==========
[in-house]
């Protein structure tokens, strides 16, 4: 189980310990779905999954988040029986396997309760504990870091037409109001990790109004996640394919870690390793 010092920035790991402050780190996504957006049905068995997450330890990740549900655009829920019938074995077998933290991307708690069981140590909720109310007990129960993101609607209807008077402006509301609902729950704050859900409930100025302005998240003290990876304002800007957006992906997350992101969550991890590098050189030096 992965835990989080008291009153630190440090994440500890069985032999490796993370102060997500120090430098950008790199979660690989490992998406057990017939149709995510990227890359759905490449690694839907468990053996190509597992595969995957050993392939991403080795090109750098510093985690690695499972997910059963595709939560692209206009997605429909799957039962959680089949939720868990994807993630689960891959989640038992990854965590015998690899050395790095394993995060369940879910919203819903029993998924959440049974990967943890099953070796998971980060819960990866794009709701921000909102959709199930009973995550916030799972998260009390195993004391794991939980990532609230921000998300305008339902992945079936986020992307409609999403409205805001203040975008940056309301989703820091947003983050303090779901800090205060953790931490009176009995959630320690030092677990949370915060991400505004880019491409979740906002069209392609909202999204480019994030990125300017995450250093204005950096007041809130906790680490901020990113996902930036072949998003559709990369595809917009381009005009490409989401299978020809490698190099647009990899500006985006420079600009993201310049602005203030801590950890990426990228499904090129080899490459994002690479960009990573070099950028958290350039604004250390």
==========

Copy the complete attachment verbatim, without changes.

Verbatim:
[in-house]
């Protein structure tokens, strides 16, 4: 189980310990779905999954988040029986396997309760504990870091037409109001990790109004996640394919870690390793 010092920035790991402050780190996504957006049905068995997450330890990740549900655009829920019938074995077998933290991307708690069981140590909720109310007990129960993101609607209807008077402006509301609902729950704050859900409930100025302005998240003290990876304002800007957006992906997350992101969550991890590098050189030096 992965835990989080008291009153630190440090994440500890069985032999490796993370102060997500120090430098950008790199979660690989490992998406057990017939149709995510990227890359759905490449690694839907468990053996190509597992595969995957050993392939991403080795090109750098510093985690690695499972997910059963595709939560692209206009997605429909799957039962959680089949939720868990994807993630689960891959989640038992990854965590015998690899050395790095394993995060369940879910919203819903029993998924959440049974990967943890099953070796998971980060819960990866794009709701921000909102959709199930009973995550916030799972998260009390195993004391794991939980990532609230921000998300305008339902992945079936986020992307409609999403409205805001203040975008940056309301989703820091947003983050303090779901800090205060953790931490009176009995959630320690030092677990949370915060991400505004880019491409979740906002069209392609909202999204480019994030990125300017995450250093204005950096007041809130906790680490901020990113996902930036072949998003559709990369595809917009381009005009490409989401299978020809490698190099647009990899500006985006420079600009993201310049602005203030801590950890990426990228499904090129080899490459994002690479960009990573070099950028958290350039604004250390």